OCEAN AVENUE — Santa Monica continues to have some of the most polluted beaches in California, with the Santa Monica Pier failing to meet clean water criteria nearly half the time, according to an annual study released Wednesday by the Natural Resources Defense Council.
In a news conference in Santa Monica on Wednesday, Noah Garrison, a project attorney for the NRDC’s Water Program, announced there was a significant drop overall in the number of beach closings and advisories in California over the past year, but the decrease is a result of less testing being done on the water, not cleaner conditions.
“When you’re not looking for something, you’re not going to find it,” Garrison said.
The NRDC’s 20th annual “Testing the Waters: A Guide to Water Quality at Vacation Beaches” is a national study that rates water pollution by human and animal waste bacteria at 200 of the nation’s most popular beaches on a one- to five-star scale, with five representing the cleanest. This year’s study also includes a special look at the impact of the British Petroleum oil spill off of the Gulf Coast.
The study found there were 2,900 beach closings and advisories in California in 2009, 80 percent of which were the result of bacteria found during water testing. That represents a 30 percent drop from 2008.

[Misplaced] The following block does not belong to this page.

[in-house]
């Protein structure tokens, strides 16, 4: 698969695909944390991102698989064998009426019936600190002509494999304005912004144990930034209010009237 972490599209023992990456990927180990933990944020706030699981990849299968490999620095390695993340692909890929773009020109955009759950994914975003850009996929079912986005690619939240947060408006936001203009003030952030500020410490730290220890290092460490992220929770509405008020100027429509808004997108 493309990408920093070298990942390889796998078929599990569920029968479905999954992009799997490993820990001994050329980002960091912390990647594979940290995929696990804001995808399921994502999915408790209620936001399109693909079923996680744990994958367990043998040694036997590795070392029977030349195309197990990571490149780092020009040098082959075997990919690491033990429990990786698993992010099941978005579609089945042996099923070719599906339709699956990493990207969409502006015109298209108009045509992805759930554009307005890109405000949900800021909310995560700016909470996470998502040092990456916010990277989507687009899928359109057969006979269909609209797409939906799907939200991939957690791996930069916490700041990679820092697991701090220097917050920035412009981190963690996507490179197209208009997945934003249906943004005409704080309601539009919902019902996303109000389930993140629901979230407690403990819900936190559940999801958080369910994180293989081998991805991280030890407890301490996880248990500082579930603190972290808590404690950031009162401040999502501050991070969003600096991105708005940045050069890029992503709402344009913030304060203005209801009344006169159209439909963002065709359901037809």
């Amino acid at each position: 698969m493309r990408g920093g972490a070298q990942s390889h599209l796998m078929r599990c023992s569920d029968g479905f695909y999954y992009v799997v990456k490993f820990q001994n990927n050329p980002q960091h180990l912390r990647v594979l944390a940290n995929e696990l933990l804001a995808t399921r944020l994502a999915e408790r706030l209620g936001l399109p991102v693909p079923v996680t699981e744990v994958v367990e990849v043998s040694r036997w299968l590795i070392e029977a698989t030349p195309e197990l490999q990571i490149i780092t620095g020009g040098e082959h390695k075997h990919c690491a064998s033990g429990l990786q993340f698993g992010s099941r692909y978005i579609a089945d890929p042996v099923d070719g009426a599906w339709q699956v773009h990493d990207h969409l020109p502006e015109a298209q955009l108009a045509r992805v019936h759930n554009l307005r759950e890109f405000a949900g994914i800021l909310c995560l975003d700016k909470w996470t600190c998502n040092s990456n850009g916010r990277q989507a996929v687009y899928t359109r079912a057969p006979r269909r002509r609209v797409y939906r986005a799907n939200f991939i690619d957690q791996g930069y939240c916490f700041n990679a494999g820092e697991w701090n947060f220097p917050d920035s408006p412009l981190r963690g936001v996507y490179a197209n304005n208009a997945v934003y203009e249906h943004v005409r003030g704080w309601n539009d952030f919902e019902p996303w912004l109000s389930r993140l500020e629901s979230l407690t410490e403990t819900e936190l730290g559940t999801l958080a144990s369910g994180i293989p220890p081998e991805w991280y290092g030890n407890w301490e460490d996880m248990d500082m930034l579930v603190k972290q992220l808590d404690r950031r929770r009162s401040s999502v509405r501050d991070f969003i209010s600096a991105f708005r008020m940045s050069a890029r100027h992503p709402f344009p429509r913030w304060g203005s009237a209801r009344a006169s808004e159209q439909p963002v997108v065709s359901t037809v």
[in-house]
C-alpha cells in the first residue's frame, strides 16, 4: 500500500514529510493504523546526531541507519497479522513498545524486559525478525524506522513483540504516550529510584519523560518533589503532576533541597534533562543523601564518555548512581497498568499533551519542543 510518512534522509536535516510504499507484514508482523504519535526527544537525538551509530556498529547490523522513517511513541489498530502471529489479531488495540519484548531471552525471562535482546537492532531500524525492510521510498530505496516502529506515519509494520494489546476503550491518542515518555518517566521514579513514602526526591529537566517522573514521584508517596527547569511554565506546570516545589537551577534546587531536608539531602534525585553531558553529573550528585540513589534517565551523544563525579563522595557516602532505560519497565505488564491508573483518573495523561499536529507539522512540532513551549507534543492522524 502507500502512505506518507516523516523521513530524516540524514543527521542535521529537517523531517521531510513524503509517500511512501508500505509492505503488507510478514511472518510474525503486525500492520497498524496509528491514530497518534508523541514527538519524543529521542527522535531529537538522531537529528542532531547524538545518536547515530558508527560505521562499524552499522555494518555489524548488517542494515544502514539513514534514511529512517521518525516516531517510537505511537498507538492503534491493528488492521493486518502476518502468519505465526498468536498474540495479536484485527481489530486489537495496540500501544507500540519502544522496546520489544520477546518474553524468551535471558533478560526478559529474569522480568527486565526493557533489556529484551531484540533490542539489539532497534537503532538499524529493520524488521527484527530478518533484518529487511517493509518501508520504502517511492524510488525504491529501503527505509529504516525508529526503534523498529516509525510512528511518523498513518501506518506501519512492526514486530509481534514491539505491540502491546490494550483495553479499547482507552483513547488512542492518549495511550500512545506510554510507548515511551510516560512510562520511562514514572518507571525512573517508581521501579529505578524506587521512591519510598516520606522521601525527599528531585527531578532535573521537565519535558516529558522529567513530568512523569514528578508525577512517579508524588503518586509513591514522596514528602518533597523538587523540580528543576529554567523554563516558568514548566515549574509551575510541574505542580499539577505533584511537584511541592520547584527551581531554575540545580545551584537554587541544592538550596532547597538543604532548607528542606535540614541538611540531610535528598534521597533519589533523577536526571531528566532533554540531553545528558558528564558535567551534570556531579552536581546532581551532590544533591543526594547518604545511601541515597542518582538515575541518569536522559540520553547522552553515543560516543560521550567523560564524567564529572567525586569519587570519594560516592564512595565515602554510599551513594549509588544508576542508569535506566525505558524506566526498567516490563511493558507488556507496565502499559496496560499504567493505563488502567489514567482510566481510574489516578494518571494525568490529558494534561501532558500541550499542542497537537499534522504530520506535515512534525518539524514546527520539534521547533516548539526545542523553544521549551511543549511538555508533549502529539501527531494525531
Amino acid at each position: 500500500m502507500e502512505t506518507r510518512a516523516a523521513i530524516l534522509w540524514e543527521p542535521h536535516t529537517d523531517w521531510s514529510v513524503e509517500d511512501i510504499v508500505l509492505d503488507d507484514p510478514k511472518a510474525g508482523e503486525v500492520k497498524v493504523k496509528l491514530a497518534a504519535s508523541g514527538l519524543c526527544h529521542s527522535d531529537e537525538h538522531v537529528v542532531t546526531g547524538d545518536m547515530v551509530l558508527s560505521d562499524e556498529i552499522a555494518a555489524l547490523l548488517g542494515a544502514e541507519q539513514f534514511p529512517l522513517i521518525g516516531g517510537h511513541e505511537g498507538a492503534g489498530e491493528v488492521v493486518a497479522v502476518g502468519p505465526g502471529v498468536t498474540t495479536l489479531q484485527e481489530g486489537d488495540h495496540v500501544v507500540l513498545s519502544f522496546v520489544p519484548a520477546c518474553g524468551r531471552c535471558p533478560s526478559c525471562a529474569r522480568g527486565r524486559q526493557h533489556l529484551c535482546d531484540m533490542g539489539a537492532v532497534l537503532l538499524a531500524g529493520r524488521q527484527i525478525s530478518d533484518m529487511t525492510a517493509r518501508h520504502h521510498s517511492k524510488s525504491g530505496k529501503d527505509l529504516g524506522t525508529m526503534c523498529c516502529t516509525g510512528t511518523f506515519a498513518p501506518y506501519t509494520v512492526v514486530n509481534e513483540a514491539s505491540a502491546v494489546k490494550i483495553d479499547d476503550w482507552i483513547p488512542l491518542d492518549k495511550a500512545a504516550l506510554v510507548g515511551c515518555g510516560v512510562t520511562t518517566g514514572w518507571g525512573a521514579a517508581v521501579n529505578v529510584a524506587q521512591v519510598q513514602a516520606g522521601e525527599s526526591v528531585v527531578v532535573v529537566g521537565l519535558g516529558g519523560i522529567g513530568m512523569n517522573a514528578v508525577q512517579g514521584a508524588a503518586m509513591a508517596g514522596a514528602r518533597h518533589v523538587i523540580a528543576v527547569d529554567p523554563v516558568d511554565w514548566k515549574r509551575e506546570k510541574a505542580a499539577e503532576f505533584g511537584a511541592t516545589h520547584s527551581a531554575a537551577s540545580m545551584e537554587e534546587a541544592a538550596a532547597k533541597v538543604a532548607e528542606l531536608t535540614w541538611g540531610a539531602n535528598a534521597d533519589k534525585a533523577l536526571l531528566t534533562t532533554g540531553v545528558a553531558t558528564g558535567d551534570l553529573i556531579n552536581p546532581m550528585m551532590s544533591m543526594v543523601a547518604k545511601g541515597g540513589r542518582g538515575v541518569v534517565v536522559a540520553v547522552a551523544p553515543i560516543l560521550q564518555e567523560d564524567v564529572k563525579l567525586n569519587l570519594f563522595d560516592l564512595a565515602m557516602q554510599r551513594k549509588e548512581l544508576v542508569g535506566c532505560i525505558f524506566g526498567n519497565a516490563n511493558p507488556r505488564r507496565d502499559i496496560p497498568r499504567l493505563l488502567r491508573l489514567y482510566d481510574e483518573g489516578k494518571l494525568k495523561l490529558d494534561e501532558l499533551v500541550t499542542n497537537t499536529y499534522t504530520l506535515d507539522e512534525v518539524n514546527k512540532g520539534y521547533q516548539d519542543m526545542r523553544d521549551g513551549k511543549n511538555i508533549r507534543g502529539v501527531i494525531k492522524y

But there was a significant reduction in testing programs, and one-third less water samples were taken in 2009 than 2008 as a result of state budget cuts to testing programs, Garrison said. In a 2008 line-item veto, Gov. Schwarzenegger cut $1 million in funds for collecting and processing ocean water samples and for posting signs notifying swimmers of risks, according to Heal the Bay, a nonprofit aimed at cleaning up Southern California beaches.
Though California had many five-star beaches according to the NRDC report, Los Angeles County received the lowest star rankings in the state.
Venice beaches in the study received either two or three stars, and all Santa Monica beaches in the study received two stars. The stars were awarded because officials acted quickly in notifying the public about closings and advisories, but the beaches did not receive any additional stars because of poor water quality, Garrison said.
The study found the area around the pier was one of the most polluted beaches in the state as it failed to meet clean water criteria 46 percent of the time. In the previous study, it failed to meet clean water criteria 43 percent of the time.
The NRDC is the second organization this year to note the pier’s high water pollution. Heal the Bay released a study in May saying the pier was the fifth most polluted beach in the state. NRDC’s study differs in its national scope, allowing people who live out of town to use it as a reference guide of safe beaches, Garrison said.
Despite Santa Monica’s low rankings, Garrison noted there are programs in place to try to improve water quality. A parking lot on Ocean Avenue has been “greened,” meaning the asphalt has been replaced with a grass-like turf to absorb rain run-off, and there is a plan to make a similar “green street” on Ocean Park Boulevard from Neilson Way to Lincoln Boulevard.
“Santa Monica has started to embrace green infrastructure to prevent pollution at its source,” Garrison said. “These things absolutely do help, but you need more than one street or one parking lot.”